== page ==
The Impact of Weddings and Rituals on Social Connections in Bentiu, South Sudan examines changes to the nature of marriages in the PoC. We discuss the long-standing importance of marriage as the foundation of kinship networks and related social support systems in South Sudan and examine how the shift from a cattle-based economy to one entailing greater use of cash has affected these life events. Examining weddings and marriages provides a useful lens for identifying the effects of cash on social connectedness, as well as the loss of assets such as cattle on new and existing relationships. Read the report ▸

Read the brief ▸

Why Local Support Systems are Integral to Helping People Recover in South Sudan

Read the full report ▸
Read the brief ▸

The purpose of this report is to give aid actors insights into localized social protection and support systems in South Sudan and the ways in which humanitarian aid, including cash transfer programming, can both complement and disrupt these systems. We hope that this report, and others in this series, will enable donors and aid actors to design and deliver programs that strengthen existing social support networks and, at the very least, do not undermine them.

Key findings

  • Socially connected households rely on one another for food, shelter and help with economic activities such as land clearing and cattle keeping. This support forms an important social and economic safety net for these households.
  • Households are increasingly dependent on sharing humanitarian assistance, including food and cash, as a means of maintaining, strengthening and forging new social connections. This is especially true in the context of crisis-related declines in local agricultural and livestock production capacities.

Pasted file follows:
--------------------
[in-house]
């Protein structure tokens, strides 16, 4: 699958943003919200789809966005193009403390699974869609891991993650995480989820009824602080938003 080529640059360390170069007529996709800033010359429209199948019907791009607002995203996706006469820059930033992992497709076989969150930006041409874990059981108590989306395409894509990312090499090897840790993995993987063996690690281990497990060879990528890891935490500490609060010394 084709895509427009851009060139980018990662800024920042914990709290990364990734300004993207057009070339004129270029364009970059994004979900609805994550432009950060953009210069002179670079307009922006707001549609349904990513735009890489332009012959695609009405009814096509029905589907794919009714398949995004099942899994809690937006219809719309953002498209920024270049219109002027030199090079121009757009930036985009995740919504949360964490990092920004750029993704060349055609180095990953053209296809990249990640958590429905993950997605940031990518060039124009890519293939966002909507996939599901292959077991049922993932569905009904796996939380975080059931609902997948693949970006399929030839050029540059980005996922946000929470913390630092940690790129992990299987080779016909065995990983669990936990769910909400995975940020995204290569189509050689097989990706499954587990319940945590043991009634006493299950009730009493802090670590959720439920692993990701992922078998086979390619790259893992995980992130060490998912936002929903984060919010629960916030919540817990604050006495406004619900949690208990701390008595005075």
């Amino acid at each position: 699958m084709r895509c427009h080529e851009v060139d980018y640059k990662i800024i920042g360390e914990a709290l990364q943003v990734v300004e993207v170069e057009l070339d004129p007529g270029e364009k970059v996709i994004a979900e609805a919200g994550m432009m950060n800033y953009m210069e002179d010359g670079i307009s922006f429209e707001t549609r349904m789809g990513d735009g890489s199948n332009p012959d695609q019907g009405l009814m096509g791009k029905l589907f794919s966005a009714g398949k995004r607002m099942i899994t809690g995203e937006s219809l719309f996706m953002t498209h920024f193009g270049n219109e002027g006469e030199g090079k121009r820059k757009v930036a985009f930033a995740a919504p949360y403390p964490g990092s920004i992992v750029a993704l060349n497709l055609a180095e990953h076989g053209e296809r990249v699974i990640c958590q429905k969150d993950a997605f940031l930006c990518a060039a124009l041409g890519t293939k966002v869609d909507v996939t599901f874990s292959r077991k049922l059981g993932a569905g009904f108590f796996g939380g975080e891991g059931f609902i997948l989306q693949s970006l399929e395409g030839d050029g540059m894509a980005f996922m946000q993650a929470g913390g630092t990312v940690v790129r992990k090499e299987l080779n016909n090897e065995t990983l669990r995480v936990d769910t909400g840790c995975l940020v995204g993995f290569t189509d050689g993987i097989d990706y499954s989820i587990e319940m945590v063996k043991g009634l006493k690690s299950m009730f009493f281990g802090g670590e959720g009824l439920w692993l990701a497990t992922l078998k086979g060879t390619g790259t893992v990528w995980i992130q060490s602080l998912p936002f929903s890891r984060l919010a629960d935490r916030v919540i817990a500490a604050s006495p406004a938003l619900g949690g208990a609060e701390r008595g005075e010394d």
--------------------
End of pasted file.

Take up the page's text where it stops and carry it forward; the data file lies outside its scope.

• Households are relying more on marketplaces for financial and nonmaterial support, including loans, goods on credit, information and advice. Gender roles that predate the crisis dictate that men have more control over assets, such as cash or cows. As a result, men can more easily form and maintain social connections in the marketplace, and they are better positioned to negotiate with traders to obtain in-kind goods or cash loans.
  • Household recipients of humanitarian cash transfers often face significant pressure to share cash with nonrecipients. However, sharing cash may be a relatively unreliable means of accessing reciprocal support. This is likely a result of Panyijar’s accelerating transition to a cash-based economy in which cash is in high demand but low supply.
  • Traders are often more willing to provide important financial assistance to household cash recipients than to nonrecipients because cash recipients are seen as particularly creditworthy borrowers.

Key recommendations

Aid actors should:

  • Build in overlap between short-term emergency relief and early recovery interventions.
  • Consult informal livelihood-based support groups when designing and implementing livelihoods programming.
  • Tailor cash distributions to meet the differing needs of men and women.
  • Improve women’s perceived creditworthiness and capacity to form relationships of trust with marketplace actors.

Donors should:

  • Provide aid actors with the flexibility to determine when and how to pivot from short-term emergency assistance to livelihood support.